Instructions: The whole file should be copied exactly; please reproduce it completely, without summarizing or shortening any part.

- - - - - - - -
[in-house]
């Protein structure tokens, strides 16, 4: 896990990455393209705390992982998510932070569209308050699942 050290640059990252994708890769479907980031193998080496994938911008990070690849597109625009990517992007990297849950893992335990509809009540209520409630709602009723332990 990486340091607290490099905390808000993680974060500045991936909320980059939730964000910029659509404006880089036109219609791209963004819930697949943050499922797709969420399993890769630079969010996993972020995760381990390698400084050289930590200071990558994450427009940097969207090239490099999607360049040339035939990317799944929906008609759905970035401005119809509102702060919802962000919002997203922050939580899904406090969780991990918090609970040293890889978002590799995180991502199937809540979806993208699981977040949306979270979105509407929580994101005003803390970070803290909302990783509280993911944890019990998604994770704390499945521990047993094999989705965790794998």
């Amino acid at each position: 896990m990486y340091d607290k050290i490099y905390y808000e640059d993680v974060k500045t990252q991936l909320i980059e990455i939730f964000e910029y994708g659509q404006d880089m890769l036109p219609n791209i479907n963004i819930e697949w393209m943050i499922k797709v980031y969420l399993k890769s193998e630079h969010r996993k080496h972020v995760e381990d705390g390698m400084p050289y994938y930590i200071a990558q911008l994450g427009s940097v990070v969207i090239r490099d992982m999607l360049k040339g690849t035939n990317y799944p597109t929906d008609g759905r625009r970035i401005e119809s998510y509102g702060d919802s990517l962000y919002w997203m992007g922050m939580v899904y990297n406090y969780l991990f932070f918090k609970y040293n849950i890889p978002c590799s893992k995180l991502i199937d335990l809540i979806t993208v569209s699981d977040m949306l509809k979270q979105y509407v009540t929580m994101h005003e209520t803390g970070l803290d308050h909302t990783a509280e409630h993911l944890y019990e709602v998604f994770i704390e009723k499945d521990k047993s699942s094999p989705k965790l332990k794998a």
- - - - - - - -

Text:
[in-house]
């Protein structure tokens, strides 16, 4: 896990990455393209705390992982998510932070569209308050699942 050290640059990252994708890769479907980031193998080496994938911008990070690849597109625009990517992007990297849950893992335990509809009540209520409630709602009723332990 990486340091607290490099905390808000993680974060500045991936909320980059939730964000910029659509404006880089036109219609791209963004819930697949943050499922797709969420399993890769630079969010996993972020995760381990390698400084050289930590200071990558994450427009940097969207090239490099999607360049040339035939990317799944929906008609759905970035401005119809509102702060919802962000919002997203922050939580899904406090969780991990918090609970040293890889978002590799995180991502199937809540979806993208699981977040949306979270979105509407929580994101005003803390970070803290909302990783509280993911944890019990998604994770704390499945521990047993094999989705965790794998």
């Amino acid at each position: 896990m990486y340091d607290k050290i490099y905390y808000e640059d993680v974060k500045t990252q991936l909320i980059e990455i939730f964000e910029y994708g659509q404006d880089m890769l036109p219609n791209i479907n963004i819930e697949w393209m943050i499922k797709v980031y969420l399993k890769s193998e630079h969010r996993k080496h972020v995760e381990d705390g390698m400084p050289y994938y930590i200071a990558q911008l994450g427009s940097v990070v969207i090239r490099d992982m999607l360049k040339g690849t035939n990317y799944p597109t929906d008609g759905r625009r970035i401005e119809s998510y509102g702060d919802s990517l962000y919002w997203m992007g922050m939580v899904y990297n406090y969780l991990f932070f918090k609970y040293n849950i890889p978002c590799s893992k995180l991502i199937d335990l809540i979806t993208v569209s699981d977040m949306l509809k979270q979105y509407v009540t929580m994101h005003e209520t803390g970070l803290d308050h909302t990783a509280e409630h993911l944890y019990e709602v998604f994770i704390e009723k499945d521990k047993s699942s094999p989705k965790l332990k794998a």